Reliquary of St Eustace


Swimming reindeer carved from the tip of a mammoth tusk

St Paul's Church (Diamond Way, off Deptford High Street)


Colossal winged bull from the Palace of Sargon

Heron Quays

Granite statue of Ankhwa the ship-builder


Waterloo bridge (part five)

Belsize Park

Black-figured amphora

St Pancras Parish Church


Samuel Palmer (1805-81), A Cornfield by Moonlight with the Evening Star

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The Murders Begin
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The Murders Begin
“The man must have been a perfect savage to inflict such a number of wounds on a defenseless woman in such a way”.
Mr G. Collier, Coroner in the Tabram case

ALL THE MURDERS associated with Jack the Ripper took place within a single square mile during a few months of 1888. All involved prostitutes, and nearly all involved some form of violent mutilation.

Very early on 3 April 188, EMMA SMITH, a friendless widow whose prostitution paid for her frequent drunkenness, was attacked on Brick Lane. Robbed of her earnings, she staggered back to her lodging house, badly cut and bruised about the head and bleeding internally. Before she died the following day in hospital, Smith implicated three men, perhaps a local gang, but no one was arrested. Her death attracted little attention.

MARTHA TABRAM too was a seedy prostitute with a liking for the bottle. She and a friend had been drinking with two soldiers until late on 6 August, when the couples separated to transact their business. She was found on a gloomy tenement staircase in a pool of blood caused by multiple stab wounds to her neck, chest and bode. Attempts to identify the soldiers failed and at that time, the case received scant mention in the newspapers. Some “Ripperologists” (students of the murders) believe Martha’s death to be the first of Jack the Ripper’s killings.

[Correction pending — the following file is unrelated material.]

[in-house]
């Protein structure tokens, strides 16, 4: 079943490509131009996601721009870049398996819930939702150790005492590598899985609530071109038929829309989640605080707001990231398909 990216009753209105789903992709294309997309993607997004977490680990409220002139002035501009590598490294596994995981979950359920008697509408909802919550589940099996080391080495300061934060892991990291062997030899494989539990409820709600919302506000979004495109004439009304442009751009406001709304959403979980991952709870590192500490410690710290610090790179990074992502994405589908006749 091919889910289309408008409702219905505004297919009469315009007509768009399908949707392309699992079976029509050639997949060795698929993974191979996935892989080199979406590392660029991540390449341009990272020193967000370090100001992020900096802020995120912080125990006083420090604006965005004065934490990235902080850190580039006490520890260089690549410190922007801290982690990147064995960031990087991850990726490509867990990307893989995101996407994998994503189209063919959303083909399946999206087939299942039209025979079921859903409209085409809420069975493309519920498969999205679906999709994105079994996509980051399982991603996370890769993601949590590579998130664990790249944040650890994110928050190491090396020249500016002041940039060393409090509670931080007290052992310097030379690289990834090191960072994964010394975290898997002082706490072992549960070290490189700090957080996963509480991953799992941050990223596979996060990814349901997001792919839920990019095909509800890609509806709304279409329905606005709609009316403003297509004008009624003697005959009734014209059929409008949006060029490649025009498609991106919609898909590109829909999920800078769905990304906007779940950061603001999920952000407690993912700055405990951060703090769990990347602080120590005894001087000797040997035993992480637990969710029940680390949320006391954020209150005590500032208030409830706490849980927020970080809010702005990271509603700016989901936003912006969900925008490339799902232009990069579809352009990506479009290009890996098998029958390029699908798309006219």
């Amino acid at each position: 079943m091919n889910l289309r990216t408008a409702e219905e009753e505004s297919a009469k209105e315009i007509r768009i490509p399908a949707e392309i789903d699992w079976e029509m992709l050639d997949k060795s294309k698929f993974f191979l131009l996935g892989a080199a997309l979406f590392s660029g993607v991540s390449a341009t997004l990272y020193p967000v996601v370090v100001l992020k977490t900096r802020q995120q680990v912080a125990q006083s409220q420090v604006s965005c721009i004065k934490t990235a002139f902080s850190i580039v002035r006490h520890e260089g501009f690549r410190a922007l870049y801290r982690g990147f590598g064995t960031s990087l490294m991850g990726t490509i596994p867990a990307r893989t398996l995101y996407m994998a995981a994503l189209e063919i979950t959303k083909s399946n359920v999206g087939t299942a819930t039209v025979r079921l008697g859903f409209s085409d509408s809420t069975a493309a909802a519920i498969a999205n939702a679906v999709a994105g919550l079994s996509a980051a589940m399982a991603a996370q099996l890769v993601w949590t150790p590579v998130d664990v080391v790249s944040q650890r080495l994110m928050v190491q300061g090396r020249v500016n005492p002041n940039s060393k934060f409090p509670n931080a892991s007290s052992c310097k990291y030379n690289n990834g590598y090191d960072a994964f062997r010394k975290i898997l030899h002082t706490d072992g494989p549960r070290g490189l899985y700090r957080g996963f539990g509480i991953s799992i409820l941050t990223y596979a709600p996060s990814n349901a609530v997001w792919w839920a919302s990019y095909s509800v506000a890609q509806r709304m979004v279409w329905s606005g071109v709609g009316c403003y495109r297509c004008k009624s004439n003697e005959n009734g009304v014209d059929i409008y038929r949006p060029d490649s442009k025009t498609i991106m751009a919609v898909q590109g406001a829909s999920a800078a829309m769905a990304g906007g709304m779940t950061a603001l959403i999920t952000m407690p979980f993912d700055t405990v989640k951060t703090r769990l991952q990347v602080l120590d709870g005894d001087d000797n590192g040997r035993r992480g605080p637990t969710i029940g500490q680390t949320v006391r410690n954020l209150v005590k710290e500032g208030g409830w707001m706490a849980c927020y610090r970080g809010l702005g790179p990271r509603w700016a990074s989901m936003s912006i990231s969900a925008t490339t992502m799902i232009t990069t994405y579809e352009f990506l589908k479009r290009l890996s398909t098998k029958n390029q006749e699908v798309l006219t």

There is no such dispute about the murder of prostitute MARY (POLLY) NICHOLS. Having drunk away her lodging house “doss money” she had reeled off into the night to earn some more. Her body was found in the early hours of 31 August in Buck’s Row. Her throat had been cut and the lower body savagely ripped open. Despite the proximity of houses, watchmen and beat policeman, no one had heard a sound. At last, people of London‘s East End began to wake up to the horror in their midst. Baseless rumours spread that the murder possessed some surgical skill, and may have been left-handed.

Less than half a mile away, early on 8 September, ANNIE CHAPMAN was last seen alive haggling with a “customer” outside a lodging house in Hanbury Street. Half an hour later, her mutilated body was found in the back yard of the house. Again the throat was cut and the body gruesomely torn open. A saturated leather apron lay nearby. Of the 17 people who slept in the house, none had seen or heard anything untoward.

The Murders Begin

A mortuary picture of Martha Tabram.

The Murders Begin

The bushes on the the picture grow at the site of the Nichols murder in Bucks Row, now Durward Street.

The Murders Begin

Polly Nichols. No one heard her being viciously murdred.

The Murders Begin

A french artist’s impression of police making another tragic discovery.

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